Cryptoassets: are they property and what does that mean for UK Law?

We have all had to revisit how we use technology to continue working amongst the Covid-19 pandemic and our solicitors have become used to daily meetings via Zoom and Teams. How the law of England and Wales has evolved to treat cryptocurrencies is something we should pay attention to as this area continues to develop.

In 2008 Cryptocurrencies are born. Bitcoin bursts onto the world stage revolutionising the way we transfer value over the internet. In the almost decade and a half since this pivotal moment we can reflect on the journey of the cryptoasset and plot its course into the future. As the global cryptomarket starts to make its entrance into its second decade, one thing is obvious above all: Cryptoassets are here to stay.

There are now thousands upon thousands of different types of cryptoassets (often of the classification Cryptocurrency) on the market today. Bitcoin is still riding the wave of its initial success now valued in the area of $45,000 per bitcoin (a far stretch from its starting price of $200 back in 2008). However, currencies like Ripple, Litecoin and Ethereum are all now a lucrative household name among the crypto trading magnates.

However, despite their almost decade and a half existence on the market, cryptoassets are still very new to the world of economics and law. As with any newly born asset or technology, there are different spheres of legal and regulatory influence to consider. The main question that’s sought an answer is simply, are cryptoassets property? and therefore can it be stolen? And can it be recovered it?). How a jurisdiction answers this question will have a direct impact on the way law firms and accountancies can act on behalf of their clients, and their lawfully owned assets.

In November 2019, the UK Jurisdiction Taskforce (UKJT) published its report on English law’s approach to cryptoassets and smart contracts. They made it very clear that cryptoassets can indeed be considered property that is owned. Additionally, the UKJT stated that:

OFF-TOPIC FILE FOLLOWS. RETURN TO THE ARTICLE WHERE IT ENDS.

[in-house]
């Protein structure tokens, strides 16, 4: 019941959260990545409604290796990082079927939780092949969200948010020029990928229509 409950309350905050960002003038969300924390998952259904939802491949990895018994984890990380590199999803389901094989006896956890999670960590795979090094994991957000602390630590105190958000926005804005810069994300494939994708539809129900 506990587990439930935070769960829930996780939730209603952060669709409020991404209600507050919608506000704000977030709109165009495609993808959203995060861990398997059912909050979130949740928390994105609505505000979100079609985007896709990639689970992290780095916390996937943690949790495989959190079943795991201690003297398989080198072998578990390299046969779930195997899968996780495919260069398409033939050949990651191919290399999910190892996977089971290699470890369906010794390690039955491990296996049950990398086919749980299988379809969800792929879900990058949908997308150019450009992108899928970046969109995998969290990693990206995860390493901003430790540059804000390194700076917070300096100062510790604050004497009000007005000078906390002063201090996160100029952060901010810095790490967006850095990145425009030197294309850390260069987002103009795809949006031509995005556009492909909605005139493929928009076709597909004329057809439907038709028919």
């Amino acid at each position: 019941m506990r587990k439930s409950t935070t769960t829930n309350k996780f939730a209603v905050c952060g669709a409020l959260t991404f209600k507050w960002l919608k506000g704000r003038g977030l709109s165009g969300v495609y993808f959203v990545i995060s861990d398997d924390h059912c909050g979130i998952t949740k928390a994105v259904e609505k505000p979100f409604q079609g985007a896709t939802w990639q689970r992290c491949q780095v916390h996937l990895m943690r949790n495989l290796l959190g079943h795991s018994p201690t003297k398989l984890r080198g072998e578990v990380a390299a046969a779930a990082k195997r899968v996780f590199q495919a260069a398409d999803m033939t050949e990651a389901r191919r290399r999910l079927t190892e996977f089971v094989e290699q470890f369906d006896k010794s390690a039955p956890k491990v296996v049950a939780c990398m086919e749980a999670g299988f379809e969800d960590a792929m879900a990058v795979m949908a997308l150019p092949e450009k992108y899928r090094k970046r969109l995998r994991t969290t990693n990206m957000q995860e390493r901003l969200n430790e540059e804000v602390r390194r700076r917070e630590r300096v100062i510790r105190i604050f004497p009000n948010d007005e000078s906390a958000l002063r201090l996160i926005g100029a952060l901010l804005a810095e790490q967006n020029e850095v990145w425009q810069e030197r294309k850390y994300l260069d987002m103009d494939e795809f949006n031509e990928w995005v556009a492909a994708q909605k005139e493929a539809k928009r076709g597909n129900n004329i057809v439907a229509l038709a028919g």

• Despite being property, cryptoassets are not things in possession because they are “virtual” and cannot therefore be possessed.
  • The novel and distinctive features possessed by some cryptoassets (intangibility, cryptographic authentication, decentralisation, rule by consensus) do not disqualify them from being property).
  • Cryptoassets are not disqualified from being property as pure information, or because they might not be classifiable either as things in possession or things in action.
  • A private key is not in itself to be treated as property because it is information.


The UKJT concluded that cryptoassets have all the recognised legal characteristics of property and so therefore, as a matter of English legal principle, are to be treated duly so.

The UKJT however did not believe that defining the term cryptoasset was a useful exercise given the rapid development of the technology. Commonly, courts are now referring to a definition set out by Lord Wilberforce (in National Provisional Bank v Ainsworth [1965] 1AC 1175) of property to prove why cryptoassets should be treated as such. The definition states that property should be:

  • Definable
  • Identifiable by third parties
  • Capable of being transferred to third parties; and
  • Have a certain degree of permanence.

The English Court has now made a clear ruling; “I consider that cryptoassets such as Bitcoin are property “, Bryan J concludes in his judgment in AA v Persons Unknown.

The Court has granted another interim injunction over Bitcoin, this time held in an account of a cryptocurrency exchange after it had been transferred to the exchange as part of a cyber-attack on a Canadian insurance company.

The finding that cryptocurrencies are property under English law will have noteworthy significances for the application of a number of English legal rules, including those relating to wills, the vesting of property in personal bankruptcy, and the rights of liquidators in corporate insolvency, as well as in cases of fraud, theft or breach of trust.

by Nick Williamson






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